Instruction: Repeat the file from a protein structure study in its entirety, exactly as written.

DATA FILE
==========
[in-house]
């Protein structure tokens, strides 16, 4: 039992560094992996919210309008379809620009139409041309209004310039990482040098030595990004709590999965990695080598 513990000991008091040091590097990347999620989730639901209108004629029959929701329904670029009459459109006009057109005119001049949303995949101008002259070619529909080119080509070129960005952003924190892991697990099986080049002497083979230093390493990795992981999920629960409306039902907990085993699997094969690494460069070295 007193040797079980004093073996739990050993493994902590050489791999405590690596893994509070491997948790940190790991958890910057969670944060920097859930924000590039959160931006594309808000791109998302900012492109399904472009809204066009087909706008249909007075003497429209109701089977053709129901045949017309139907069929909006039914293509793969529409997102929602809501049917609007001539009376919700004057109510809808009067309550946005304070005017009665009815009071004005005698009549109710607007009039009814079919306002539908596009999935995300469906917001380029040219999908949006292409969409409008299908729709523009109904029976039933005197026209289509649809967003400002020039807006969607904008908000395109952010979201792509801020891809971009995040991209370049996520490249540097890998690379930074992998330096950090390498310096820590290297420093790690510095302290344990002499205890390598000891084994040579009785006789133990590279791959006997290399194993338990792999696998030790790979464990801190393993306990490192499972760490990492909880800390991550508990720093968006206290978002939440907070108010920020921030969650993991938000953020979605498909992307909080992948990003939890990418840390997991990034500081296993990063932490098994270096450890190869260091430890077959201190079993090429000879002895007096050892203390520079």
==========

[in-house]
């Protein structure tokens, strides 16, 4: 039992560094992996919210309008379809620009139409041309209004310039990482040098030595990004709590999965990695080598 513990000991008091040091590097990347999620989730639901209108004629029959929701329904670029009459459109006009057109005119001049949303995949101008002259070619529909080119080509070129960005952003924190892991697990099986080049002497083979230093390493990795992981999920629960409306039902907990085993699997094969690494460069070295 007193040797079980004093073996739990050993493994902590050489791999405590690596893994509070491997948790940190790991958890910057969670944060920097859930924000590039959160931006594309808000791109998302900012492109399904472009809204066009087909706008249909007075003497429209109701089977053709129901045949017309139907069929909006039914293509793969529409997102929602809501049917609007001539009376919700004057109510809808009067309550946005304070005017009665009815009071004005005698009549109710607007009039009814079919306002539908596009999935995300469906917001380029040219999908949006292409969409409008299908729709523009109904029976039933005197026209289509649809967003400002020039807006969607904008908000395109952010979201792509801020891809971009995040991209370049996520490249540097890998690379930074992998330096950090390498310096820590290297420093790690510095302290344990002499205890390598000891084994040579009785006789133990590279791959006997290399194993338990792999696998030790790979464990801190393993306990490192499972760490990492909880800390991550508990720093968006206290978002939440907070108010920020921030969650993991938000953020979605498909992307909080992948990003939890990418840390997991990034500081296993990063932490098994270096450890190869260091430890077959201190079993090429000879002895007096050892203390520079």